What a shock (not). Governor Doug Ducey, the ice cream man hired by Koch Industries to run their Southwest subsidiary formerly known as the state of Arizona, is attending the Koch brothers annual bacchanal for Plutocrats in Palm Springs. But of course, he is their bought and paid for lackey.
Gov. Doug Ducey is once again headed off to the California desert to spend some time with the billionaire Koch brothers and the group of big-dollar donors they are gathering at Palm Springs.
Ducey press aide Daniel Scarpinato confirmed that the governor and chief of staff Kirk Adams are headed to the event today and will be returning Tuesday.
“Gov. Ducey is looking forward to attending this conference with other elected officials, policy experts and business leaders from all over the country who are advocates of limited government, innovation and the free enterprise system,” Scarpinato said in a prepared statement.
He said the pair are flying commercially and paying for the trip themselves.
The official host for the event is Freedom Partners, which has acknowledged its ties to Charles and David Koch.
Ducey’s ties to the brothers — and their money — actually predate his 2014 election.
During the campaign, American Encore put more than $750,000 into ads targeting Democrat candidate Fred DuVal and spent another $650,000 promoting Ducey.
That group is the successor to the Koch brothers-financed Center to Protect Patient Rights run by Phoenix political consultant Sean Noble. The group is organized under federal tax laws as a “social welfare” organization and does not disclose its donors.
But the links go back even farther.
In 2012 Ducey was leading the campaign to defeat Proposition 204, which would have implemented a permanent 1-cent sales tax, largely to fund education.
Americans for Responsible Leadership put $500,000 into killing that 2012 ballot measure. But facing charges of violating campaign finance laws in California, Adams, who headed that group at the time, had to reveal that its money came from the Center to Protect Patient Rights — now American Encore.
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This is actually Ducey’s third foray to the gathering. His first trip was during the gubernatorial campaign, where he was taped as saying, “I can’t emphasize enough the power or organizations like this.” He also made the trip in 2015, during his first year in office.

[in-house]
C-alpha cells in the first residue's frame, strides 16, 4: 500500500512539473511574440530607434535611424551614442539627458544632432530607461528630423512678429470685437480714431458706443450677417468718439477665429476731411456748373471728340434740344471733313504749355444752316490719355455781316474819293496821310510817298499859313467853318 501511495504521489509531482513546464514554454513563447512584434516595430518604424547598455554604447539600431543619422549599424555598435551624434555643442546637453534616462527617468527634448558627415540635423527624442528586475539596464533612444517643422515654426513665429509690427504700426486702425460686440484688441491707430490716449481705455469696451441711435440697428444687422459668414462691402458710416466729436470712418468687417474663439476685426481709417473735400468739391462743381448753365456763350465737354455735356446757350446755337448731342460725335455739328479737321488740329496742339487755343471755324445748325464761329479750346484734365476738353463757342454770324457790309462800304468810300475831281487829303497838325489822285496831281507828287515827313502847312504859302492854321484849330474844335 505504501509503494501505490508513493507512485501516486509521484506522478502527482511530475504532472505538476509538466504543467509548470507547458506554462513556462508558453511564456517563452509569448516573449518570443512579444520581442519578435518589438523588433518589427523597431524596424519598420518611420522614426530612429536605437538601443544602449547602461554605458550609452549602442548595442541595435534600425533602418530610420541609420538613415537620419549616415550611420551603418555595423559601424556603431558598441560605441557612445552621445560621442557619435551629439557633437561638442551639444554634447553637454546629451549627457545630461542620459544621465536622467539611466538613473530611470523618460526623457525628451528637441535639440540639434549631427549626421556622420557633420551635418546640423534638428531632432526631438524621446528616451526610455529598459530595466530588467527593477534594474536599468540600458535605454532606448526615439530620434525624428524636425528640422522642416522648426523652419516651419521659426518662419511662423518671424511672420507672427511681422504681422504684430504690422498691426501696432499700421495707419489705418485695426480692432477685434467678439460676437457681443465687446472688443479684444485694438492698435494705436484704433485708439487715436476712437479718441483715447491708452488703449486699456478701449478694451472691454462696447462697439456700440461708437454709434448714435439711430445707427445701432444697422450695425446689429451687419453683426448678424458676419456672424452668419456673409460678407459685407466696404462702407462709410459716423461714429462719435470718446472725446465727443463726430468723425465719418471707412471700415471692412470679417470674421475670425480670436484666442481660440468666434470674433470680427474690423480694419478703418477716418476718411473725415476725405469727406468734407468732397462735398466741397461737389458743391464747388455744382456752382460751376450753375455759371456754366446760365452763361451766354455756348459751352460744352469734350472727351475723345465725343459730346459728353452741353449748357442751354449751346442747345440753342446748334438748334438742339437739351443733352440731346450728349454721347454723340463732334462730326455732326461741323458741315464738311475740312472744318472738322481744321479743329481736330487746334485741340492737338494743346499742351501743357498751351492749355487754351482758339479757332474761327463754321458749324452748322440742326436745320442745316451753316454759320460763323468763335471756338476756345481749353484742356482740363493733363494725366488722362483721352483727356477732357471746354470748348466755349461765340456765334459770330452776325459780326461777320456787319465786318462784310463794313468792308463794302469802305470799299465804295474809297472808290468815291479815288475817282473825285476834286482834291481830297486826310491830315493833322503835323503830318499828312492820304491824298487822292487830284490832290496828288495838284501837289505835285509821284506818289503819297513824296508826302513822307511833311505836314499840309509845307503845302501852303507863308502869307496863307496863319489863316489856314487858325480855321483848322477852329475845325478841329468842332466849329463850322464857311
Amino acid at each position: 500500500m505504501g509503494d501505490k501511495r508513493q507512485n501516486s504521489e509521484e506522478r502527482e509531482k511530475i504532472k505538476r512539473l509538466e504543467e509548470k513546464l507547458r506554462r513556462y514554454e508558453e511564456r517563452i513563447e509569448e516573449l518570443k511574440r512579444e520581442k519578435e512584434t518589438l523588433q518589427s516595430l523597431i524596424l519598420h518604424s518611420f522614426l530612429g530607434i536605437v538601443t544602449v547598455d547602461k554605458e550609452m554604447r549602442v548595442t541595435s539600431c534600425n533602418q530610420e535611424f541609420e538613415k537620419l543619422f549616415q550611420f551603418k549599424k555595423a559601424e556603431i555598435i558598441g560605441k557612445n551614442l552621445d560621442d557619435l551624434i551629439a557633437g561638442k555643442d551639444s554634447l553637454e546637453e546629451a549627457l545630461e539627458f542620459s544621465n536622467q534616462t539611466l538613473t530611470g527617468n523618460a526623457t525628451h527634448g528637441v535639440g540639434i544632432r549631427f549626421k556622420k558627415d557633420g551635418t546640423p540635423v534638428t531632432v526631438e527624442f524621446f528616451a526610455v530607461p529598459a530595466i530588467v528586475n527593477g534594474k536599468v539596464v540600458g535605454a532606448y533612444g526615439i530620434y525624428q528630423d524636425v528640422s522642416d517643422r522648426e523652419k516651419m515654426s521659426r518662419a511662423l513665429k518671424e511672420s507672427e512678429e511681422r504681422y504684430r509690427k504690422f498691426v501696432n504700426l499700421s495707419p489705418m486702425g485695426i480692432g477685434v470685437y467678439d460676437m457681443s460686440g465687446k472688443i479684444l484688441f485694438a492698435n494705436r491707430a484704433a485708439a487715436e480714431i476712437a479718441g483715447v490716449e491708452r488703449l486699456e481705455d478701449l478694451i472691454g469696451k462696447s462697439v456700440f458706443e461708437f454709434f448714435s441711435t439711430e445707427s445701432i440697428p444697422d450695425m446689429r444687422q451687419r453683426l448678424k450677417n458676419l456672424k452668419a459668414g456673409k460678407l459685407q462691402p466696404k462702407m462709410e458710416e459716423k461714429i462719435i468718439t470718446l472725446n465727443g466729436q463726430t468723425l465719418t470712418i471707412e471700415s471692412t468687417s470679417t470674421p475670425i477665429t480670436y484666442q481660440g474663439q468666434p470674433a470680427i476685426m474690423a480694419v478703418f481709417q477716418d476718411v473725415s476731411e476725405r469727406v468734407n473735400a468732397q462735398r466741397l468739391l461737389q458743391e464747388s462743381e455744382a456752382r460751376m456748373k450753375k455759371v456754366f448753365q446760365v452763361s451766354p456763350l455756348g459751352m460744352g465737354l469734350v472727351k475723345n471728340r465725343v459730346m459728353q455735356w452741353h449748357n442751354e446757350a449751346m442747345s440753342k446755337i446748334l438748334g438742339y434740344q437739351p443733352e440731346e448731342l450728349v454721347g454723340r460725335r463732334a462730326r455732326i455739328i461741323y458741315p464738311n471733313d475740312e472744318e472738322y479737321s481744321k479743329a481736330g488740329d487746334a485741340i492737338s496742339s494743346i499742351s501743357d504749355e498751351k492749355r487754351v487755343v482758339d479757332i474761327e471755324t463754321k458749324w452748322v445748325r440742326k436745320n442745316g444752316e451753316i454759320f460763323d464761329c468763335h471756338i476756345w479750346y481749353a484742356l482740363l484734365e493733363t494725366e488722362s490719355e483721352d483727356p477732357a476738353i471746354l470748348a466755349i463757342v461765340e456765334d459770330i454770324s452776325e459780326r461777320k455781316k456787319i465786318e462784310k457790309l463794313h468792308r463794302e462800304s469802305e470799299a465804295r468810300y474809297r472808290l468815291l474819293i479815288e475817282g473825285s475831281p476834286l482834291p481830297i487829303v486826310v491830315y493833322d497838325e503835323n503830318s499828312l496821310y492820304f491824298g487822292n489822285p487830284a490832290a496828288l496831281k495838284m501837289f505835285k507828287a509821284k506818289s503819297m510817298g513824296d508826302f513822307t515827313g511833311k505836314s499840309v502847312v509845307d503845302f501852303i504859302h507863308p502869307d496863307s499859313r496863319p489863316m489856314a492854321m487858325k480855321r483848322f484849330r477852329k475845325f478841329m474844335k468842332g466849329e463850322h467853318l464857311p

The New York Times reports, Koch Political Group Spent $400 Million in 2015, Officials Say:
The political network overseen by Charles and David Koch spent $400 million in 2015 to fund political and philanthropic organizations, officials announced on Saturday at the Koch’s annual winter conference in California.
The figure, which was reported by BuzzFeed and The Hill, puts the Koch political network just under halfway through a two-year spending goal announced last year, signifying a major expansion by the Kochs and the hundreds of right-leaning donors aligned with them. A spokesman for the Koch’s umbrella political organization, Freedom Partners, declined to comment on the spending figure.
The money goes to fund a variety of educational groups, such as universities, think tanks, and issue groups, most of which are not required to disclose their donors. But the network also funds more overtly political organizations, such as Americans for Prosperity, a grassroots organization with chapters around the country. A “super PAC” associated with the Koch network, Freedom Partners Action Fund, reported on Sunday raising $11 million, according to documents filed with the Federal Election Commission, including $3 million from a trust in Charles Koch’s name.